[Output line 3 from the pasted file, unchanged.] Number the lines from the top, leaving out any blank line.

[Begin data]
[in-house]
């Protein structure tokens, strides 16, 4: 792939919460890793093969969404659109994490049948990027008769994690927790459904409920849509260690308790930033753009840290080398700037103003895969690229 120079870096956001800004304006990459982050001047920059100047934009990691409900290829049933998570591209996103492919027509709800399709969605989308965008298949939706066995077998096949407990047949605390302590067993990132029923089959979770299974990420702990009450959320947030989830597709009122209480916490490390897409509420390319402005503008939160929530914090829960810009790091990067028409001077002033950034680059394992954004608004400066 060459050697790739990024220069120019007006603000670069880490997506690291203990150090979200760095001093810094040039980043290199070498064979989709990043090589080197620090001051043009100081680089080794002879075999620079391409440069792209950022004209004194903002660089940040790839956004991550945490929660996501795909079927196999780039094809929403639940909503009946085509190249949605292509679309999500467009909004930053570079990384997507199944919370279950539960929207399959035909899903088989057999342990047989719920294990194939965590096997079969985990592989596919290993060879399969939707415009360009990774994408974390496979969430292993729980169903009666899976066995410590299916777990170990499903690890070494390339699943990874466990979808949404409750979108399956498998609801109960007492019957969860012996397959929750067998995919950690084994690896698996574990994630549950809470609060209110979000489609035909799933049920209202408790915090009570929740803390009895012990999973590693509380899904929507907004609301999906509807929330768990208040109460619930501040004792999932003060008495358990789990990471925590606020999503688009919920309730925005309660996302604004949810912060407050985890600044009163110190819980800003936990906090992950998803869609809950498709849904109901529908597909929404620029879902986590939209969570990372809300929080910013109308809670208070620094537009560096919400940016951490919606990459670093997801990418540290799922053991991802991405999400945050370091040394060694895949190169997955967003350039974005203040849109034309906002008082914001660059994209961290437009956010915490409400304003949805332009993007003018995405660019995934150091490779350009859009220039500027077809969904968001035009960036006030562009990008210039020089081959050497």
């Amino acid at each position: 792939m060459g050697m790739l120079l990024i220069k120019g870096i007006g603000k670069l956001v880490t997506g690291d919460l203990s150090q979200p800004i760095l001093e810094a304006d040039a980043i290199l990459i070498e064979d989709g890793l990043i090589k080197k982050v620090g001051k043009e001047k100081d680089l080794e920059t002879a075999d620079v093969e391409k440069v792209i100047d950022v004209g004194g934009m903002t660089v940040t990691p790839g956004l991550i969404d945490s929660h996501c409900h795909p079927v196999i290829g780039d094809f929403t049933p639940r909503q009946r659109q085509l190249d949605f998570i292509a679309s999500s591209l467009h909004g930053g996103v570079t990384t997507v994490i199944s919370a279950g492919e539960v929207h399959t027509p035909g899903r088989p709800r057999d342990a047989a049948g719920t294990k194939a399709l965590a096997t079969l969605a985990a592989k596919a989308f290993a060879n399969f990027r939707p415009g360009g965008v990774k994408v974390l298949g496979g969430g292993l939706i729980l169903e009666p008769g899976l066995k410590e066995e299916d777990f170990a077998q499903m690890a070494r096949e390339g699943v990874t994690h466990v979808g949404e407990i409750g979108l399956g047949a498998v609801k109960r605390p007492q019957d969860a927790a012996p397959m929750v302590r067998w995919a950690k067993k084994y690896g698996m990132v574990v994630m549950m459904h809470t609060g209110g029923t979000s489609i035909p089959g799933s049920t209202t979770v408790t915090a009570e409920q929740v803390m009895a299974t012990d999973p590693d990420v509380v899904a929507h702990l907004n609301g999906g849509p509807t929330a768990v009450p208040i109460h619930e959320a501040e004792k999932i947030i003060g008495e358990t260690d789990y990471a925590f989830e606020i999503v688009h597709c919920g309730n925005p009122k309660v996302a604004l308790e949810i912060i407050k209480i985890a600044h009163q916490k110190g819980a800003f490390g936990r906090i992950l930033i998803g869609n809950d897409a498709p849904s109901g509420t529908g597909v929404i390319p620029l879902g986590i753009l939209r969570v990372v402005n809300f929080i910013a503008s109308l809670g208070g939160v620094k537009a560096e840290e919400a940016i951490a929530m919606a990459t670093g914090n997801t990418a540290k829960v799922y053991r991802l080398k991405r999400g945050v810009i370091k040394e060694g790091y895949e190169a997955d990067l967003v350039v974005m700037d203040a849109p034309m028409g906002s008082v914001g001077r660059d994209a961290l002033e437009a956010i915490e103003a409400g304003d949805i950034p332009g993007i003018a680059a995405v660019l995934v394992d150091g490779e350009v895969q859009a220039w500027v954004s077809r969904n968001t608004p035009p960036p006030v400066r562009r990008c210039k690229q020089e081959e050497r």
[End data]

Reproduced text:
């Amino acid at each position: 792939m060459g050697m790739l120079l990024i220069k120019g870096i007006g603000k670069l956001v880490t997506g690291d919460l203990s150090q979200p800004i760095l001093e810094a304006d040039a980043i290199l990459i070498e064979d989709g890793l990043i090589k080197k982050v620090g001051k043009e001047k100081d680089l080794e920059t002879a075999d620079v093969e391409k440069v792209i100047d950022v004209g004194g934009m903002t660089v940040t990691p790839g956004l991550i969404d945490s929660h996501c409900h795909p079927v196999i290829g780039d094809f929403t049933p639940r909503q009946r659109q085509l190249d949605f998570i292509a679309s999500s591209l467009h909004g930053g996103v570079t990384t997507v994490i199944s919370a279950g492919e539960v929207h399959t027509p035909g899903r088989p709800r057999d342990a047989a049948g719920t294990k194939a399709l965590a096997t079969l969605a985990a592989k596919a989308f290993a060879n399969f990027r939707p415009g360009g965008v990774k994408v974390l298949g496979g969430g292993l939706i729980l169903e009666p008769g899976l066995k410590e066995e299916d777990f170990a077998q499903m690890a070494r096949e390339g699943v990874t994690h466990v979808g949404e407990i409750g979108l399956g047949a498998v609801k109960r605390p007492q019957d969860a927790a012996p397959m929750v302590r067998w995919a950690k067993k084994y690896g698996m990132v574990v994630m549950m459904h809470t609060g209110g029923t979000s489609i035909p089959g799933s049920t209202t979770v408790t915090a009570e409920q929740v803390m009895a299974t012990d999973p590693d990420v509380v899904a929507h702990l907004n609301g999906g849509p509807t929330a768990v009450p208040i109460h619930e959320a501040e004792k999932i947030i003060g008495e358990t260690d789990y990471a925590f989830e606020i999503v688009h597709c919920g309730n925005p009122k309660v996302a604004l308790e949810i912060i407050k209480i985890a600044h009163q916490k110190g819980a800003f490390g936990r906090i992950l930033i998803g869609n809950d897409a498709p849904s109901g509420t529908g597909v929404i390319p620029l879902g986590i753009l939209r969570v990372v402005n809300f929080i910013a503008s109308l809670g208070g939160v620094k537009a560096e840290e919400a940016i951490a929530m919606a990459t670093g914090n997801t990418a540290k829960v799922y053991r991802l080398k991405r999400g945050v810009i370091k040394e060694g790091y895949e190169a997955d990067l967003v350039v974005m700037d203040a849109p034309m028409g906002s008082v914001g001077r660059d994209a961290l002033e437009a956010i915490e103003a409400g304003d949805i950034p332009g993007i003018a680059a995405v660019l995934v394992d150091g490779e350009v895969q859009a220039w500027v954004s077809r969904n968001t608004p035009p960036p006030v400066r562009r990008c210039k690229q020089e081959e050497r």